Soon after, the man fell into a deep coma. Scans showed that blood had nearly filled the left side of his brain and also a good portion of the right side.
He died not long after, prompting doctors at the hospital to publish a case report alerting physicians and patients to the risks of Pradaxa, including uncontrollable bleeding.
According to Consumer Reports, many dangerous medical devices were never tested for safety and effectiveness. The report claims that some manufacturers do nothing more than file paperwork and pay a fee to have their medical device approved by the Food and Drug Administration.
“Standards for devices exist, they just don’t make sense,” said Diana Zuckerman, Ph.D. and president of the National Research Center for Women & Families.
Pregnant women that take antidepressants known as SSRIs (selective serotonin reuptake inhibitors) may have a slightly increased risk of developing a dangerously high blood pressure, according to Canadian researchers.
Preeclampsia, the condition linked to SSRI use, can be harmful to both mothers and their unborn babies, according to the research. Women taking these medications should consult their doctor with any concerns before stopping usage of the medicine. Paxil and Prazac are the two most commonly prescribed SSRIs.
“We know that antidepressants should be used during pregnancy, but they should be used with caution,” said lead researcher Anick Berard. She added that the association between hypertension and SSRI use is a new finding.
Women who are pregnant and taking certain antidepressants may be more likely to deliver an infant with reduced head growth, according to a new study.
According to HealthDay News, the study also discovered that although SSRI drugs, such as Prozac and Paxil, are helpful at relieving depression in women, the drugs appear to be linked to a higher risk of preterm birth.
The lead researcher, Hannan El Marroun, said, “Fetal body growth is a marker of fetal health and fetal head growth is a marker for brain development. We found prenatal exposure to SSRIs was associated with decreased growth of the head, but not decreased growth of the body”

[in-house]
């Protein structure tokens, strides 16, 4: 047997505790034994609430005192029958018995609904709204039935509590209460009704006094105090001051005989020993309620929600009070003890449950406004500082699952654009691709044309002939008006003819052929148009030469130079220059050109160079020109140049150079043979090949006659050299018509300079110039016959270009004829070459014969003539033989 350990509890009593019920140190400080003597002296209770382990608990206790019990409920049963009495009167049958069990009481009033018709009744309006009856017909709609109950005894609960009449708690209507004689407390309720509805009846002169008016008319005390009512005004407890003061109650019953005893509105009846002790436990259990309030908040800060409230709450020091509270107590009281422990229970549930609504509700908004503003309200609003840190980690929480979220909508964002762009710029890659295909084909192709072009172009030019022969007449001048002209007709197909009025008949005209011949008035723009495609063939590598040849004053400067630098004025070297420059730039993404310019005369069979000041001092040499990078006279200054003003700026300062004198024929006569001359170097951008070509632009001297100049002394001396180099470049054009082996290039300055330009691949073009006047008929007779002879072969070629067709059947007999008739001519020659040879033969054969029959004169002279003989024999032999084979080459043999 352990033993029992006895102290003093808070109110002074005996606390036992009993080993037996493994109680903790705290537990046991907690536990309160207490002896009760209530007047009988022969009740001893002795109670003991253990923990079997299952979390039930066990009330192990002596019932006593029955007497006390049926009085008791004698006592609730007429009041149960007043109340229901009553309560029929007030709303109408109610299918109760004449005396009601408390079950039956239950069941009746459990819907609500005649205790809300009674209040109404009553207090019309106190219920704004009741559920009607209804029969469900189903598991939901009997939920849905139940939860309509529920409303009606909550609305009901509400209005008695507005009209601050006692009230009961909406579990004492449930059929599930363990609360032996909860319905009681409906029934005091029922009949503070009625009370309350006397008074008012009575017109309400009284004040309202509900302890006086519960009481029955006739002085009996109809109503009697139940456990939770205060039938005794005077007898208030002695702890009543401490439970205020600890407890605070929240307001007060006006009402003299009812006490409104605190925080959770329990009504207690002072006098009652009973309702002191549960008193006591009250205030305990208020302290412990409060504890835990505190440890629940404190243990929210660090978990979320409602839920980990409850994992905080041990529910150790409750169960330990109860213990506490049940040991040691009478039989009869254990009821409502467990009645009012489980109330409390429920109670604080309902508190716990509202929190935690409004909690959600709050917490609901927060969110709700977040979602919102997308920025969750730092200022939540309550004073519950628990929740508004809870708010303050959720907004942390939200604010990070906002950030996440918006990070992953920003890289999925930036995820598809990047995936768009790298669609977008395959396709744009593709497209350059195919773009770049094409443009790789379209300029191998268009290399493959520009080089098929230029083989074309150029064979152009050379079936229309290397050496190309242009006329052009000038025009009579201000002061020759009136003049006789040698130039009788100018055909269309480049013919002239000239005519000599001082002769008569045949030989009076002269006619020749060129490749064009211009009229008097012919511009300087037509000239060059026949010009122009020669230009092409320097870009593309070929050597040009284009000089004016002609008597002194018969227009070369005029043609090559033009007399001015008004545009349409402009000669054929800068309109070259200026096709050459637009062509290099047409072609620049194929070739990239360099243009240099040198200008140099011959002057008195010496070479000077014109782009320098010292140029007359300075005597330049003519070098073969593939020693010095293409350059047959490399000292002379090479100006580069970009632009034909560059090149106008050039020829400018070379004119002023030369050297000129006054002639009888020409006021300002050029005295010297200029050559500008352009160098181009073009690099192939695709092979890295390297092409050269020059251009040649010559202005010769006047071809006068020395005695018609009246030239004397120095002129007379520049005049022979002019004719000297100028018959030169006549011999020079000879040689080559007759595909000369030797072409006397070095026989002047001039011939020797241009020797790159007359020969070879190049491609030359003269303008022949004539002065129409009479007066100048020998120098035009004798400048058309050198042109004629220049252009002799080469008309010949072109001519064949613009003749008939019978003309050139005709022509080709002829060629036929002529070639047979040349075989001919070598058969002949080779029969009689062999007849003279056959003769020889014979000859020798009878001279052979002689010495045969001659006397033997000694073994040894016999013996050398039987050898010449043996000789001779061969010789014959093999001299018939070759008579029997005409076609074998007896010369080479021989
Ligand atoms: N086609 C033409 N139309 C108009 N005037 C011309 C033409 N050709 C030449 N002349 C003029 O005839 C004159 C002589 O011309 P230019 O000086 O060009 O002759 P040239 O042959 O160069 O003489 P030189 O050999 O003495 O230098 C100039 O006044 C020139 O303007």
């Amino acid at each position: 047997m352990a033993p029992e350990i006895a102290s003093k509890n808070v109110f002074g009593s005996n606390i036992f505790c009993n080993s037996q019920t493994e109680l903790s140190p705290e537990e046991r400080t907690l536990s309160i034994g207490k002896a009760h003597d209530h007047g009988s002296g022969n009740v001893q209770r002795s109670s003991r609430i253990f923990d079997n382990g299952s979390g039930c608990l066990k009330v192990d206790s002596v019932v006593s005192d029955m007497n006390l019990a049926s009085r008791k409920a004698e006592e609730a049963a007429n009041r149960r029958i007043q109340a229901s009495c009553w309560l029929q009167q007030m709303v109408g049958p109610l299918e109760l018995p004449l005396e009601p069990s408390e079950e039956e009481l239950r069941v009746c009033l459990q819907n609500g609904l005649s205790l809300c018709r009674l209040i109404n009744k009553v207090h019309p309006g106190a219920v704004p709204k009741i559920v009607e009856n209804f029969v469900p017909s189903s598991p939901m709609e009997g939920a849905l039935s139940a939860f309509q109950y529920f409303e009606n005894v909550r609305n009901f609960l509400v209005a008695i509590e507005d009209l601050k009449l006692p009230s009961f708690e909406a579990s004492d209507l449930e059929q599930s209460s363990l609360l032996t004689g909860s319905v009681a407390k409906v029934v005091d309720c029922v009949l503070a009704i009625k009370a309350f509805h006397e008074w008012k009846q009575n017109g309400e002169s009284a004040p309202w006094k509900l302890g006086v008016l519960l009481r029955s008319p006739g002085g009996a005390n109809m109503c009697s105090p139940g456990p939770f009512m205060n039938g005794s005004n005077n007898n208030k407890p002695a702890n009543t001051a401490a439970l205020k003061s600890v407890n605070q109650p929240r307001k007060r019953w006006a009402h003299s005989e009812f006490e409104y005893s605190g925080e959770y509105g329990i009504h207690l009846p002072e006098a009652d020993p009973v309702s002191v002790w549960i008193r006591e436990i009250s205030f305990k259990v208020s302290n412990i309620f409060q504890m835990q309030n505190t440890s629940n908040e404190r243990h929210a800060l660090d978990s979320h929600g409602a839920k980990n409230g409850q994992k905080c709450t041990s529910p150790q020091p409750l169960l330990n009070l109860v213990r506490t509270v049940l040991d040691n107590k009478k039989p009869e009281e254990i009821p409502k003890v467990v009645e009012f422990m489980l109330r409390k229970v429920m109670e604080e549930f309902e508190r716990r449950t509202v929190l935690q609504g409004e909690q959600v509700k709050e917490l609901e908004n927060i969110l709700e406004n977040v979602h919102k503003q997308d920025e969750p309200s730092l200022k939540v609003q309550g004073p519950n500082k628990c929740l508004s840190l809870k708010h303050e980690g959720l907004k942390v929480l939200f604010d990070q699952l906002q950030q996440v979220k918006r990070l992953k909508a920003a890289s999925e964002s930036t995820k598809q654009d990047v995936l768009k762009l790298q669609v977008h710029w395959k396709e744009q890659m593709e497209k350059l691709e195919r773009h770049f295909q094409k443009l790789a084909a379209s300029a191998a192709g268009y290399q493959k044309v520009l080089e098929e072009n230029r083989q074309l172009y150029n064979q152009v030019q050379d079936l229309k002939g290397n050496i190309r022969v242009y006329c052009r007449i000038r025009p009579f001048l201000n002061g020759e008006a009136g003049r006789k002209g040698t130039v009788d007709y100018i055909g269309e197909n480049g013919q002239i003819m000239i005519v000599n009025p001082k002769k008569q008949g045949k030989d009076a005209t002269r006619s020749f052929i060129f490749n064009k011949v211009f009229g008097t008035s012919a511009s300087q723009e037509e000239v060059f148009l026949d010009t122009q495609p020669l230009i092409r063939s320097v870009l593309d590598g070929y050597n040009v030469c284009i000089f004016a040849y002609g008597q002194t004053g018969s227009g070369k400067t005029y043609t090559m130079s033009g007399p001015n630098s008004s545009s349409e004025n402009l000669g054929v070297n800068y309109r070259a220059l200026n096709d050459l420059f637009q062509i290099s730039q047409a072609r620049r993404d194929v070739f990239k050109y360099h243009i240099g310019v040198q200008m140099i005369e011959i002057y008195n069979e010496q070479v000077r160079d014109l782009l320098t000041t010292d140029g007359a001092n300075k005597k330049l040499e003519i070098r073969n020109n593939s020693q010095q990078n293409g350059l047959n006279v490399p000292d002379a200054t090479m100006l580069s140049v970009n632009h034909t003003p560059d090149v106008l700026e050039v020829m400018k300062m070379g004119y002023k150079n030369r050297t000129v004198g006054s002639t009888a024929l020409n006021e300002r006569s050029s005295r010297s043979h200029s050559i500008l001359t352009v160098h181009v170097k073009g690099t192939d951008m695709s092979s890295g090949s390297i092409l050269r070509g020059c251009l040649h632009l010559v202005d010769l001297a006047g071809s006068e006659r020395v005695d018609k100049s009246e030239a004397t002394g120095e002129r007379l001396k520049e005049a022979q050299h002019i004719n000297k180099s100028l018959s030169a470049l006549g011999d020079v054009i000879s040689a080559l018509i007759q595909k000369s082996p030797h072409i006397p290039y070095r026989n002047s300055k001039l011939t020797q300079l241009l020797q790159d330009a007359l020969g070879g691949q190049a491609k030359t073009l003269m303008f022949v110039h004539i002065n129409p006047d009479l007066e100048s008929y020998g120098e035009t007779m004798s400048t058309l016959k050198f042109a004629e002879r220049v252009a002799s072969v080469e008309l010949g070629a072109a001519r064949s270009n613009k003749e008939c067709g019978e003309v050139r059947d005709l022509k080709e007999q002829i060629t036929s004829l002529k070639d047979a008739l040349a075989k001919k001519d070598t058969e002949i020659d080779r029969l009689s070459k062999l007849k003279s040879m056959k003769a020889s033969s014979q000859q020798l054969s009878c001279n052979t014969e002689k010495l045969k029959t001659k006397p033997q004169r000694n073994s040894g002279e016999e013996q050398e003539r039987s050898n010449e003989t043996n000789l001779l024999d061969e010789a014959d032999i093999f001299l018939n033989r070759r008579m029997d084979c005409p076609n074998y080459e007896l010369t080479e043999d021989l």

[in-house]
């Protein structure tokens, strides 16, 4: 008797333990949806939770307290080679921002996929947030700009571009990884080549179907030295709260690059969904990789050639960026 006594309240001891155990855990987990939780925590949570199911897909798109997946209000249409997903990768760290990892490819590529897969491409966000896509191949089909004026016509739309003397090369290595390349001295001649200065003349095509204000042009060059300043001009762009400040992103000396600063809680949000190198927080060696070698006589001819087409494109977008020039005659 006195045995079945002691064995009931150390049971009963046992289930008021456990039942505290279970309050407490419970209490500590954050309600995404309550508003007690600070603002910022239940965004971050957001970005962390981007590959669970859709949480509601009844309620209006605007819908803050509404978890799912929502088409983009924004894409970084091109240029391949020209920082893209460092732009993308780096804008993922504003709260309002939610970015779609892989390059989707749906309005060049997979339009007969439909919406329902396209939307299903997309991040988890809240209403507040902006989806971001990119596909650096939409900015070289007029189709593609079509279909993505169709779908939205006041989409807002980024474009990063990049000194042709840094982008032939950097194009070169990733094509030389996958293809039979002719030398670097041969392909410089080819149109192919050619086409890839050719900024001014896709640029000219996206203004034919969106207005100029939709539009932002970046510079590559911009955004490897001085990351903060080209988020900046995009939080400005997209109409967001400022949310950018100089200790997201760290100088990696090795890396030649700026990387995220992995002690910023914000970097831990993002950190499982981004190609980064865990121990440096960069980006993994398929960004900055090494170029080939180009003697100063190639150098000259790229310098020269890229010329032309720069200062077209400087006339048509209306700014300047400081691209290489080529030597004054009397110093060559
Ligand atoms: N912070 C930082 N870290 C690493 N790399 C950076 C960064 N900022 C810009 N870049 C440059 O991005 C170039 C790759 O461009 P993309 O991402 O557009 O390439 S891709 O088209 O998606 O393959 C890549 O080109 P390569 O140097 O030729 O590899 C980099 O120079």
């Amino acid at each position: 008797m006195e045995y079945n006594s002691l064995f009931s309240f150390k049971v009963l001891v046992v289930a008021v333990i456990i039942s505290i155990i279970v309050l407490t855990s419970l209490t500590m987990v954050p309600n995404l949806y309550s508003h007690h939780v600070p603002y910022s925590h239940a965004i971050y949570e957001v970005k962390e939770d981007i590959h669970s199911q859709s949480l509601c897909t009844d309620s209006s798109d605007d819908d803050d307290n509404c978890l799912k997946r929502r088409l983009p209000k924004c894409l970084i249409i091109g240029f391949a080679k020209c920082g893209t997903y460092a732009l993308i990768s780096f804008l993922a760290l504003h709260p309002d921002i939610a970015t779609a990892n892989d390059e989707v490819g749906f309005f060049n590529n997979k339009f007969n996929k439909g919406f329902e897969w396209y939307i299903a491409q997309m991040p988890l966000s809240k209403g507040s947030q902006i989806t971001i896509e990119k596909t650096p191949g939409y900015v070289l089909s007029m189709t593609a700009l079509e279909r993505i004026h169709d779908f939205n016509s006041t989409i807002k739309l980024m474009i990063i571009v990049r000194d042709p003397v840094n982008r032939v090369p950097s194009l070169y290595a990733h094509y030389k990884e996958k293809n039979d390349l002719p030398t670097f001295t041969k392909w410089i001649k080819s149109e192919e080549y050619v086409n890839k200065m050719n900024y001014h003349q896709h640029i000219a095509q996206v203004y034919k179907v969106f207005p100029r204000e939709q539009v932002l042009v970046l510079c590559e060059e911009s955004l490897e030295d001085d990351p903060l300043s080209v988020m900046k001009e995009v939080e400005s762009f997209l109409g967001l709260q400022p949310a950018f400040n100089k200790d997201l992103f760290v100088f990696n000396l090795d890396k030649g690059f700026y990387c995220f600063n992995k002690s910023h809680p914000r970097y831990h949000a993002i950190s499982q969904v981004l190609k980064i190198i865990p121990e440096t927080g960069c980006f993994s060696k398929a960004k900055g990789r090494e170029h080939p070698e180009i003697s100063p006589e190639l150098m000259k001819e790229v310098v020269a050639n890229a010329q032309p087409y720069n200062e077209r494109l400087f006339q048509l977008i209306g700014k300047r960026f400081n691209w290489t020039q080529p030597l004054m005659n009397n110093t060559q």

According to a whistle-blower, a U.S. unit of Takeda Pharmaceutical Co. failed to accurately report hundreds of congestive heart failure cases associated with Actos, its diabetes drug.
Takeda did not properly classify “non-hospitalized or non-fatal” congestive heart failure cases as serious over a two-plus year span, according to the complaint. Drug manufacturers are required to update the U.S. FDA’s Adverse Event Reporting System.
“These events were not properly identified or reported in the FDA’s safety database,” former Takeda medical review Helen Ge claimed in the complaint, filed in June 2010 and recently unsealed. “Takeda’s motivation to fraudulently report and under-report the serious adverse events was driven by an economic desire to falsely enhance Actos’s safety profile and to increase sales.”
Seven lots of Glenmark Generics generic birth control pills Norgestimate and Ethinyl Estradiol have been recalled due some blister packs putting the tablets in the wrong order, causing the pills to be ineffective.
The recall includes oral contraceptives distributed nationwide between September 21 and December 30, 2011. The mistake was discovered when a consumer of the pills told Glenmark the tablets in her package were in reverse order.
The blister packaging on the recalled pills was rotated 180 degrees, causing the pills to be in the reverse order. The expiration date of the recalled pills is only visible on the outer pouch. Any blister pack with no lot number or expiration date is subject to recall.
Consumers using the recalled pills should immediately begin using a non-hormonal form of contraception and notify their physician immediately. The recalled pills should be returned to the pharmacy that administered them.